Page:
1. Ordering the 1st, 2nd, 3rd, 4th and 5th Respondents to refrain in any manner whatsoever from interfering with the Applicant’s peaceful and undisturbed possession of Farm Uithou No. 366 situated in the District of Gobabis;



    1. That the 1st, 2nd, 3rd, 4th and 5th Respondents pay the Applicant’s costs of the application on a scale as between attorney and client.



  1. That prayers 2.1, 2.2, 2.3 and 2.4 shall operate as an interim interdict with immediate effect, pending the return date on 18 June 2013 at 10h00.



[2] The Applicant is a sibling to the 1st, 2nd, 3rd, 4th and 5th Respondents. He had applied for a mandament van spolie in respect of the restoration of the quiet and undisturbed possession to him of the immovable property referred to in the notice of motion. He considered himself to be the owner of farm Uithou No. 366 situated in Gobabis district and he had enjoyed undisturbed possession in respect of the farm since 1988. He owns a considerable heads of stock which are kept at the farm in issue.



[3] He had inherited the farm from his father who died intestate. However, prior to his death he had called the applicant and his other siblings who are not parties to this application and decided inter alia that the applicant would inherit the farm.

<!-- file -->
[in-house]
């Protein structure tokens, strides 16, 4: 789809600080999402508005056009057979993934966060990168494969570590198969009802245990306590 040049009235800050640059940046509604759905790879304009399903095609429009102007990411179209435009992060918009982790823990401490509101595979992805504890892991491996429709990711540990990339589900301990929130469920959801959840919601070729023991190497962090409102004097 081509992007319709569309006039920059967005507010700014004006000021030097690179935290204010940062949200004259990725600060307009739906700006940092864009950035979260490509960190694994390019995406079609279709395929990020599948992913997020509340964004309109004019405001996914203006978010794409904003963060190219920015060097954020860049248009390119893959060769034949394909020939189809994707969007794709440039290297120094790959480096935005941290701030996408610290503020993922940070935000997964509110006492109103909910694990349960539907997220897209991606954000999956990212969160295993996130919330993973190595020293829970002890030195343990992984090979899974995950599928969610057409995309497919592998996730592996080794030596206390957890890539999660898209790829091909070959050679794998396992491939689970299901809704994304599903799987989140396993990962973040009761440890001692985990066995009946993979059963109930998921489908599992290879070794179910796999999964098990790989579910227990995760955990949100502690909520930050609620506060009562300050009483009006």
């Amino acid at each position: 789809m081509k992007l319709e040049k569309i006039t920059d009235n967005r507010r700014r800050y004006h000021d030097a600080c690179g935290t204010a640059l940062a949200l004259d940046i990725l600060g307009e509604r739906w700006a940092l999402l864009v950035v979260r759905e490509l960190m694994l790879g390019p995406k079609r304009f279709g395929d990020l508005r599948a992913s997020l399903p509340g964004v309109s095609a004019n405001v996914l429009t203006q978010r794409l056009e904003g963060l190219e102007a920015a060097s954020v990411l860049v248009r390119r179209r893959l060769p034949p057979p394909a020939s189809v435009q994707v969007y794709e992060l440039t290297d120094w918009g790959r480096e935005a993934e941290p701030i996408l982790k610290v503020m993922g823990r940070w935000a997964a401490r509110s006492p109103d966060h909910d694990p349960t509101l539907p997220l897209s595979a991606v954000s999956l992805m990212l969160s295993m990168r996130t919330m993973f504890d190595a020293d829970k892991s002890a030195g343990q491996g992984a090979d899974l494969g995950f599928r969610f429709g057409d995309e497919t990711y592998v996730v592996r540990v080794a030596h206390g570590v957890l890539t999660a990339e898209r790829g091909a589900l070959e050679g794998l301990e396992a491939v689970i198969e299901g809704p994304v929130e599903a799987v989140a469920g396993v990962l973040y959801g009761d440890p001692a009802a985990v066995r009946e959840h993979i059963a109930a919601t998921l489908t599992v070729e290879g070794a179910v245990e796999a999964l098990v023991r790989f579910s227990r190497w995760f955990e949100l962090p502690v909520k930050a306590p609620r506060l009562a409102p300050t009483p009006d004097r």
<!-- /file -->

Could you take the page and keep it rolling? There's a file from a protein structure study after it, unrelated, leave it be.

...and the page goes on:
[4] However, last year the applicant had instituted legal proceedings which are pending before this court seeking a declarative relief that he is the lawful heir to the farm in issue in terms of Otjiherero customary law. Whilst the matter is still pending the Respondents unlawfully dispossessed him of certain portions of the farm. On 26 April 2013 the third respondent whilst he was herding the cattle allegedly belonging to the 1st, 2nd, 4th and 5th respondents invaded the said farm and threatened him with violence. The 3rd respondent was joined by the 1st, 2nd, 4th and 5th respondent who came with seventy five cattle and entered the farm forcefully and also threatened the applicant with threats of violence.



[5] Due to the Respondent’s head of cattle the farm has more cattle than its capacity and this may put the sustainability of the farm in jeopardy.